>Joynagorer Moa Memories

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Photo Credit: Sudeshna Banerjee of Cook Like a Bong

Credits: Thanks to Sudeshna Banerjee of Cook Like a Bong for awakening some very sweet memories by sending me these spectacular photos

It’s not easy being a fat kid. Children can be very cruel as an author once wrote. Add to that shifting countries. And cultures. It was not even Calcutta. We were in a suburb to the South of Calcutta.

A world away from England and pre Islamic Revolution Iran where I spent the first seven years of my life. To start with, there was no Coke. Or Pepsi. Or rocket lollies (ice creams).  No television. No Muppet Show. The clothes were funny compared to my fairly swish wardrobe. The food was strange. My parents had to make fish and chips, chicken and chips, spaghetti and ‘Spanish Omelets’ for me. No daal, rice or Bengali food for me.

Everyone would pull my cheeks. Including the mosquitoes. I learnt about power cuts or load shedding, a strange concept. The people around me seemed different. We lived in comparatively smaller towns of England and Iran before this. My parent’s social circles were dominated by locals. My exposure to Indian culture had been minimal. I didn’t speak Bengali when we moved to India. I picked up Farsi in Iran a lot faster.

I missed my friends, my teachers. It took time to relate to even my own family. The local kids would mock my accent which was a mix of British and Iranian. And ridicule my chubbiness. From a four feet old’s point of view everything was strange – accents, languages, clothes, complexions (!).

I was unsettled.

The connections one makes at that age are strange. I can never explain why I clung on to a ragged yellow blanket every night. Or the soft corner I developed for ‘Joynagorer Moa’. Not in the same league as roshogollas, shondeshes, lyangchas or pantuas when it came to Bengali sweets or mishtis. Joynagorer Moas  were not ‘sweets’ in the truest sense. Not the usual cottage cheese or chhana based delicacies which Bengal is famous for.

‘Moas’ (Mow -aa-s) are rice crispies rolled into balls and held together with gur (jaggery). A popular snack in Bengal. Joynagorer moas were different from other moas. While regular moas were crisp, these were soft and as mushy as an Uttam Suchitra Bengali love story. These are, if memory serves me correct, made with gur (jaggery) from Joynogor, a suburb to the South of Calcutta. The speciality of this is that you get it only in winter. Come November and little stalls would set up in local markets selling joynagorer moa and patali gur. The latter is the most prized of Bengali jaggeries. Again a winter speciality. They would both slowly fade away as February ended bringing in Spring and Summer together.

The moa shops could be cigarette shops converted for the season. Or annexes of existing shops. You would traditionally not find Joynagorer Moa in sweet shops or ‘Mishtir Dokans’. Though they did make an entry into sweets shops in the late 90s. You would normally get two varieties. Regular and Special. The latter would be slightly larger and have a couple of extra raisins on them. They would be sold in white paper boxes. If you were buying a dozen. Else in paper bags made with newspapers. They used to cost 50 and 1 Re and then 1 Re and 2 Rs before I left Calcutta in the late 90s.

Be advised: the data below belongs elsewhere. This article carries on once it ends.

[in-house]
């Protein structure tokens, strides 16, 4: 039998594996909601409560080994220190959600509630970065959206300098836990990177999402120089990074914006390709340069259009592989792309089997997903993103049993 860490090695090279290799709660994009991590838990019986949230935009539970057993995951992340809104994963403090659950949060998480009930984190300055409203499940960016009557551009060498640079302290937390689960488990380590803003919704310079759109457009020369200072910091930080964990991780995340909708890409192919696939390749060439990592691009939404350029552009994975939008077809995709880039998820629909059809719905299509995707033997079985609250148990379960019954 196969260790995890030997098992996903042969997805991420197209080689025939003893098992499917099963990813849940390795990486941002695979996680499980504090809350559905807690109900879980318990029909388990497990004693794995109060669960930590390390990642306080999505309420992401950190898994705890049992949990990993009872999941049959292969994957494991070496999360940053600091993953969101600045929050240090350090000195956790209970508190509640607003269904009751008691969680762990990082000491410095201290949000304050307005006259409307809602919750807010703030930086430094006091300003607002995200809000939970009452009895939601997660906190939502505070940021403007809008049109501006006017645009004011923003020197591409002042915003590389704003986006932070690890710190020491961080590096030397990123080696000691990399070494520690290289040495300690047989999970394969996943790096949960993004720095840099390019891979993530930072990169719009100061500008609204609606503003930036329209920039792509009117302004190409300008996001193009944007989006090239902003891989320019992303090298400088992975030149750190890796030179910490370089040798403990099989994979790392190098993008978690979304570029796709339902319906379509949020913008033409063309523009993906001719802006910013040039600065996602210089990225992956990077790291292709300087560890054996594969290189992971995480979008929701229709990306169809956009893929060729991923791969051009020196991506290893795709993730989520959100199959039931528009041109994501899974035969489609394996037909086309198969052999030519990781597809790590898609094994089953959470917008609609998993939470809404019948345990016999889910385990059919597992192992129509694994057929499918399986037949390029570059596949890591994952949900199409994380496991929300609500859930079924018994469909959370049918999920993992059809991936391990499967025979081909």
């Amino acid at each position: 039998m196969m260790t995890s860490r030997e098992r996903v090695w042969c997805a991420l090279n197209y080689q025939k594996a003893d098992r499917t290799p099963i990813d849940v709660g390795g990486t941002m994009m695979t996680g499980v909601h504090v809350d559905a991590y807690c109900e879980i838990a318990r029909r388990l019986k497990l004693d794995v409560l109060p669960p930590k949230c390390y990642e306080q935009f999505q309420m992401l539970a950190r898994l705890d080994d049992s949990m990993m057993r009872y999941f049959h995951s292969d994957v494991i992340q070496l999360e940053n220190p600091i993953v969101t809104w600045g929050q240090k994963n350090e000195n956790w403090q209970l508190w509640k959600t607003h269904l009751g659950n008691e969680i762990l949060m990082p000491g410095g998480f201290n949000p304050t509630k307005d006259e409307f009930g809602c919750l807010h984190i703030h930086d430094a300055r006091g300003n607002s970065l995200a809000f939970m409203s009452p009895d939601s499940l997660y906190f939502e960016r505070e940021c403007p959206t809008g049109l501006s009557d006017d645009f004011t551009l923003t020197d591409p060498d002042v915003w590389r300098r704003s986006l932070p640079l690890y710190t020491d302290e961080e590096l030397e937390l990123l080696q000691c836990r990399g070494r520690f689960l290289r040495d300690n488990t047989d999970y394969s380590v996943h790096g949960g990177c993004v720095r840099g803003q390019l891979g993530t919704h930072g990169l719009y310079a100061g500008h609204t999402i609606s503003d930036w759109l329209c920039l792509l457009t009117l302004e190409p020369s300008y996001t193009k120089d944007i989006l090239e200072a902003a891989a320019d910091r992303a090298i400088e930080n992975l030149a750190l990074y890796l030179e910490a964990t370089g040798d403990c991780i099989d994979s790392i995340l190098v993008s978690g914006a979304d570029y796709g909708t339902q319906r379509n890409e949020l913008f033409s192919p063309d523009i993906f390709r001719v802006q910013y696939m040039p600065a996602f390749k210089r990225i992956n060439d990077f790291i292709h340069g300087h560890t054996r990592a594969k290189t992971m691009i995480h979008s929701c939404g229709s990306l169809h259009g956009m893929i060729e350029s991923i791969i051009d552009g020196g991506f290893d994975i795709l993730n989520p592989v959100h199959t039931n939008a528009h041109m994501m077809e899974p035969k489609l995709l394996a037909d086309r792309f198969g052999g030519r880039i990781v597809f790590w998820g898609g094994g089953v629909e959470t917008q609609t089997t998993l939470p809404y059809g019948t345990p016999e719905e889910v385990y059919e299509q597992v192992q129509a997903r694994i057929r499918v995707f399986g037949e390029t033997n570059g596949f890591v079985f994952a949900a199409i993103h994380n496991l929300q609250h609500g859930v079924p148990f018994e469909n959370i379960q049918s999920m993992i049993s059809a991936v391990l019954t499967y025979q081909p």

Joynagorer Moas were excruciatingly sweet. Appealed to the most unspoilt of taste buds. Had a touch of nectar to them. They were soft. Virginal and cherubic.You could almost bite them and then slowly swallow them barring the odd dry rice husk. Bite into them and you could only feel love, warmth and joy around you. Simple and pure pleasures. Plump, cuddly, little bursts of joy.

Joynagorer Moas were my constant companions through winters as I grew up under some fairy dramatic changes of fortunes. Winters meant incessant sneezing, cricket matches, vacations, Christmas, New Year, my birthday, Saraswati Puja and, always in the background, were joynagorer moas.

I never went back to Calcutta in winter once I left the city. Memories of wheezing through nights of its smoky and polluted winters haunted me. I had made it a point never to go back during winter.

It’s been close to twelve years since I have seen Joynagorer Moas. Or tasted them.

These excellent photographs kindly clicked and sent by Sudeshna who runs the very impressive blog, Cooks Like a Bong, brought back memories of a very dear old friend.

Photo Credit: Sudeshna Banerjee of Cook Like a Bong
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5 Comments

Filed under Bengali food, desserts, Food musings, From the hip

5 responses to “>Joynagorer Moa Memories

  1. >I wish I had a time machine to transport u back to that chubby little kid so I could kidnap u. U were so adorable!!! and still are btw.

  2. >Any wonder why people pulled your cheeks???????????

  3. >Well nothing can be compared with joynager'er moas Kalyan..I have been so wishing to make them in home but have no recipe so far..any help regarding this!!..and memories last forever I guess :-)..ah! thats one cute pic..Wish you and Kainaz and mashimaa a very happy new year ..

  4. >ur description of the moas and your pic as a child go so well together knife….no wonder they were ur favorites.Btw we get some very decent joynagarer moa here in CR Park..in case u were to travel to Delhi around this time ever.

  5. >@Anon, really? :)@Moonshine: :)@Jaya, thanks so much and hope you have a great new year and can crack the moa recipe too. May the year be full of sweetness@Pinku, yes, seems like I used to roll into a thonga full of moas. Why does Delhi get so lucky?

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